Davis Love III returns to Harbour Town

sfastenau@islandpacket.comApril 17, 2014 

Davis Love III celebrates his long birdie putt at No. 18 that put him in a playoff in the 2003 Heritage.


Peyton Manning provided Davis Love III the confidence he needed to address a health issue plaguing him more than a decade.

Manning, now the Denver Broncos quarterback, successfully returned from neck surgery to prolong his career, which led to a Super Bowl appearance this year. Love finally corrected his own neck issue with a "two-level disk fusion" last year that kept him from his second consecutive RBC Heritage presented by Boeing but allowed the tournament's top champion and leading money earner to return in 2014.

"(Manning) knew it was getting bad, and he had the surgery, and he came back and played very, very well," Love said at the 2013 Players Championship. "... But, again, being chicken, it was hard."

The Sea Island, Ga., resident said he woke up from surgery and knew the procedure was a success. The pain had disappeared and the tingling he had felt in his fingers was almost gone, he said.

The goal in the following months was to regain his arm strength.

Compressed disks had pinched nerves and caused Love to lose feeling in his hands. The left side was affected first and formed bad swing habits caused by over-reliance on his right side, he said.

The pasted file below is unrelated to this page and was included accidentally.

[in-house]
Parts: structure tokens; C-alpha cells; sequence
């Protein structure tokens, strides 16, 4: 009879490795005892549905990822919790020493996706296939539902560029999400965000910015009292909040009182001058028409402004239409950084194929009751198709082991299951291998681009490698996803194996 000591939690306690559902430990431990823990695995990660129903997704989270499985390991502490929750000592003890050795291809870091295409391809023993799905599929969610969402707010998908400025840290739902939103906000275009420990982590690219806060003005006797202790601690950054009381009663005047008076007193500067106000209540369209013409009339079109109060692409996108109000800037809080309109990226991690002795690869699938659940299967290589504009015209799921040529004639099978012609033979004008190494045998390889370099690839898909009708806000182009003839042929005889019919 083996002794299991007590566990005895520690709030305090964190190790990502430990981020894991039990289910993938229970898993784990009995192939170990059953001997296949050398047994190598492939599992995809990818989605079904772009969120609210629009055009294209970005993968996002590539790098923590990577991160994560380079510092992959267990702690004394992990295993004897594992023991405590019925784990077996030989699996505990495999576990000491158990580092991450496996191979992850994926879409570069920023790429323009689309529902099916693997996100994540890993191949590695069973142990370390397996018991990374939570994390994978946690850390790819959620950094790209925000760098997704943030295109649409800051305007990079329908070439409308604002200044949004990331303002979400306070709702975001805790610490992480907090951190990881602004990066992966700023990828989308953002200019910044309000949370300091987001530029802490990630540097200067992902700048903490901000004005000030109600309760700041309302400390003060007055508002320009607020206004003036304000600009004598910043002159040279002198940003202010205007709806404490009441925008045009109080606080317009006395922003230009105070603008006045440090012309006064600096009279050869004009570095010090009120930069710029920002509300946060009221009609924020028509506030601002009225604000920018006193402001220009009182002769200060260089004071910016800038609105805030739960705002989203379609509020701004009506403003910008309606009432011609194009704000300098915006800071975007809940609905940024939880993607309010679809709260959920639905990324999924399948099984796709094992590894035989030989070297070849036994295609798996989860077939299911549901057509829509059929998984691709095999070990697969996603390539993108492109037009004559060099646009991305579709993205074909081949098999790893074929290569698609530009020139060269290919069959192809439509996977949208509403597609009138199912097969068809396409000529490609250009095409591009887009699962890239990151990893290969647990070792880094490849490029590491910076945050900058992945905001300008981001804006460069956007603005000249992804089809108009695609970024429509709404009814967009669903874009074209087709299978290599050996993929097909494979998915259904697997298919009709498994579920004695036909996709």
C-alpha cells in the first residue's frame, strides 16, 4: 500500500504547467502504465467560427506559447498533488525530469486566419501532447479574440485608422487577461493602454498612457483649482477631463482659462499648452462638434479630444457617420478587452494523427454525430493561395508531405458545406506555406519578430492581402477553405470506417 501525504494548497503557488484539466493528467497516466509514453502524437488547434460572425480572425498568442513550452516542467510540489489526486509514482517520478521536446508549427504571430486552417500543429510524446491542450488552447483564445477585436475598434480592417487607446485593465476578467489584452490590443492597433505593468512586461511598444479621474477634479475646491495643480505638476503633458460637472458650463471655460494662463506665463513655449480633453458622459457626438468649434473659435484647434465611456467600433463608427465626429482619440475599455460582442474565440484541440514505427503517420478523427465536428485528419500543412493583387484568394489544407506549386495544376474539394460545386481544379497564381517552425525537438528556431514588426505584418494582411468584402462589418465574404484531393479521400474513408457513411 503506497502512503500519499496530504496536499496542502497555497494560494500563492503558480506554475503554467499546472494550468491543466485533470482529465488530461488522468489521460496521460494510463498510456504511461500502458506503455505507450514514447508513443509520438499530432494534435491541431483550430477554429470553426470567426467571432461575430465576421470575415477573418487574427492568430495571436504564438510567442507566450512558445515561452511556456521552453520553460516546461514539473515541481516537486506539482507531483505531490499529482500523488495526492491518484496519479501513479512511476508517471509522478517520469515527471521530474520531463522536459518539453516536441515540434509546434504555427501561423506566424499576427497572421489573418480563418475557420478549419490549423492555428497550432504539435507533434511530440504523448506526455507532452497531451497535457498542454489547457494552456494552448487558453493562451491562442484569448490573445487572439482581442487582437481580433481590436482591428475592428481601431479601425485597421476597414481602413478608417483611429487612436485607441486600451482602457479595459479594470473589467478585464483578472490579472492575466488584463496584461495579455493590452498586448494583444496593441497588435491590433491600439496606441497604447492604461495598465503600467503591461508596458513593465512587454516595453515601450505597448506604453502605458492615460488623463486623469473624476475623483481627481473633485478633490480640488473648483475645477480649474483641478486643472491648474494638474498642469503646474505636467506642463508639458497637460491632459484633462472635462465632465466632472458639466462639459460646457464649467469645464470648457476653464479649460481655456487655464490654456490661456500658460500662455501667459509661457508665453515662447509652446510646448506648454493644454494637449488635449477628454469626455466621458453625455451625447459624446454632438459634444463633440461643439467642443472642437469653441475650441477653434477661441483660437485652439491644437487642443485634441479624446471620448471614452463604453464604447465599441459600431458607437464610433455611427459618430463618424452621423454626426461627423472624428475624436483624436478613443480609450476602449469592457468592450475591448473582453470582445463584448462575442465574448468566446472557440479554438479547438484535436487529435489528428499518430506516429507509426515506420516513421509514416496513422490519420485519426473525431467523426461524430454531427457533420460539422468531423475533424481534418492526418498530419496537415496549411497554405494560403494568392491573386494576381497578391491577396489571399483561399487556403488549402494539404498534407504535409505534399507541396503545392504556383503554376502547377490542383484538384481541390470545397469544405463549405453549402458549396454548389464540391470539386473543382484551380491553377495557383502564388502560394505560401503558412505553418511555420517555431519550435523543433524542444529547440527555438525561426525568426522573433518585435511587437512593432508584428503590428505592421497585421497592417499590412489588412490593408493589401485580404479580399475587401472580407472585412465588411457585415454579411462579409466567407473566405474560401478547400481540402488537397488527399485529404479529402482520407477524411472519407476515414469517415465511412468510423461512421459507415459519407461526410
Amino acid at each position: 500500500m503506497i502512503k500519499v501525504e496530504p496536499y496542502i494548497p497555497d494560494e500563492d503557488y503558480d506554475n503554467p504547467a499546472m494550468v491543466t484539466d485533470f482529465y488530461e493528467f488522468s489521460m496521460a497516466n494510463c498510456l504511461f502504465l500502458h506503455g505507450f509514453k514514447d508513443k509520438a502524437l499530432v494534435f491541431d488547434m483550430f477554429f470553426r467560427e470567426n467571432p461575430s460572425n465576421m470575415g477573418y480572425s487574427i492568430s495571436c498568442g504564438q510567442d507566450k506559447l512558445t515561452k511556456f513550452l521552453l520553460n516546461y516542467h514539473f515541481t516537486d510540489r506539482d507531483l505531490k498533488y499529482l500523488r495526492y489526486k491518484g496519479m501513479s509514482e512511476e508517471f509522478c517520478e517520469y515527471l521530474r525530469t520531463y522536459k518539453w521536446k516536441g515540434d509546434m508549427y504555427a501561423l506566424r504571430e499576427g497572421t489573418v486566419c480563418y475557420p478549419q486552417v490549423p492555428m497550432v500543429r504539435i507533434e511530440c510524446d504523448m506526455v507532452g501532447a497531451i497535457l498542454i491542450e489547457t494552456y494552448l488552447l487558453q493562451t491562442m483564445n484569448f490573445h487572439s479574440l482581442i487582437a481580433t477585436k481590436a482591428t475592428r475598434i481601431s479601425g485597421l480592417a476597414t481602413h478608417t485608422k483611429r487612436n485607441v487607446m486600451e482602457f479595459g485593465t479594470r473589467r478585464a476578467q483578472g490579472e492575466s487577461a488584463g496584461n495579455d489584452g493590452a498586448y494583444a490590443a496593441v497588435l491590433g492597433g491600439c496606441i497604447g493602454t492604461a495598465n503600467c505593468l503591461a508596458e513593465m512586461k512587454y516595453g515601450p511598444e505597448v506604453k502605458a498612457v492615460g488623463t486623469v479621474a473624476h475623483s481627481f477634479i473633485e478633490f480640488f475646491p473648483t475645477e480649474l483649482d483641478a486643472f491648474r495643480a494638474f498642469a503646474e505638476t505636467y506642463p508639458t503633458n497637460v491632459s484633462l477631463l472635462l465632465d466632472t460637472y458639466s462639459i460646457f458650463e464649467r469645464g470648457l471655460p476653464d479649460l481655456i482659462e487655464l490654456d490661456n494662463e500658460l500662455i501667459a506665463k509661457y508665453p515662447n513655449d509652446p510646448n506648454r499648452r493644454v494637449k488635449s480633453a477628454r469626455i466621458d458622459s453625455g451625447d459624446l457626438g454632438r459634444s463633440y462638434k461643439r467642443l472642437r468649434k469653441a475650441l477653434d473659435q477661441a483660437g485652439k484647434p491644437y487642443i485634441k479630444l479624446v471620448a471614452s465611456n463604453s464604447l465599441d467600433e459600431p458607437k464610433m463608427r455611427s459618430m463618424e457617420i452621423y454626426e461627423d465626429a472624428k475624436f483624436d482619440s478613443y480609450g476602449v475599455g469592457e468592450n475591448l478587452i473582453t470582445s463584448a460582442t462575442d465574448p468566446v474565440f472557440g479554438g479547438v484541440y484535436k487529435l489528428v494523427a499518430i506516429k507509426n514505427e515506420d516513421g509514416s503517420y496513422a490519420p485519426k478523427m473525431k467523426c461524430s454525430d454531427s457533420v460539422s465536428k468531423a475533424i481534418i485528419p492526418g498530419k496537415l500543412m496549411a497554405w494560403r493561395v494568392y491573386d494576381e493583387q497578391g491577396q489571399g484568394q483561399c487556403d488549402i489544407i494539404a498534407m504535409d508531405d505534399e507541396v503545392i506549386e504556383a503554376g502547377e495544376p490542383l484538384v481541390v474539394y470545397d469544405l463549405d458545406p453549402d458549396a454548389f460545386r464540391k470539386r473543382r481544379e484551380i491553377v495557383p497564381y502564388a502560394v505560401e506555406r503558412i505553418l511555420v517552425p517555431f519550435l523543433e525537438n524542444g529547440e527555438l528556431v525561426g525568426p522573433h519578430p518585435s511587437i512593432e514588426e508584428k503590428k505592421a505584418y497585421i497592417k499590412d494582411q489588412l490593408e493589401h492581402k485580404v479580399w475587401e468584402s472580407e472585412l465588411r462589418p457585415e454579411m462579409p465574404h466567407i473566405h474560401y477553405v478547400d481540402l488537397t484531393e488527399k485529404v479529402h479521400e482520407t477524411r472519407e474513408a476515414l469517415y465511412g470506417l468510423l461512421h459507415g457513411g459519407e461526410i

He finally called his doctor, resigned that the situation would not improve without the procedure.

The five-time Heritage champion has earned more than $2.5 million here, the most of his peers. He has 11 top-10 finishes.

In 2010, when a new sponsor was in doubt, Love joined others calling for the event to stay.

"Not a whole lot of tournaments have had their whole history on one golf course, a great golf course like this," he said. "And this is one when people say what are your favorite courses on the PGA Tour, they always list Pebble Beach and they list Harbour Town and they list Colonial -- they list classic golf courses."

Love, who has built a modest resume as an architect with his Love Design Company, said he learned early on what Pete Dye demanded from players -- precise placement off the tee in order to access the small greens. He learned where to miss.

"You can't get too aggressive," he said after an opening-round 67 in 2010.

Love turned 50 on Sunday and is in his 29th PGA Tour season. He was only 23-years-old when he won his first Heritage in 1987 and is still the youngest champion.

The University of North Carolina graduate has earned 15 other wins on the PGA Tour since turning pro in 1985. He competed at Harbour Town for 26 years before his run of consecutive appearances ended two years ago.

Follow reporter Stephen Fastenau at twitter.com/IPBG_Stephen.


Appearances: 26 (1986-2011)

Wins: 5 (1987, 1991, 1992, 1998, 2003)

Top 5: 9 Top 10: 11

Prize money: $2,638, 466.70a

Scoring average: 70.05


  • Became youngest winner in 1987 at 23 years, 6 days.

  • Became first champion to miss the cut the next season in 1988.

  • Set record in 1987 for best recovery after holes for winning after trailing by six strokes after first round.

  • Set record for lowest first round in 2002 with 62.

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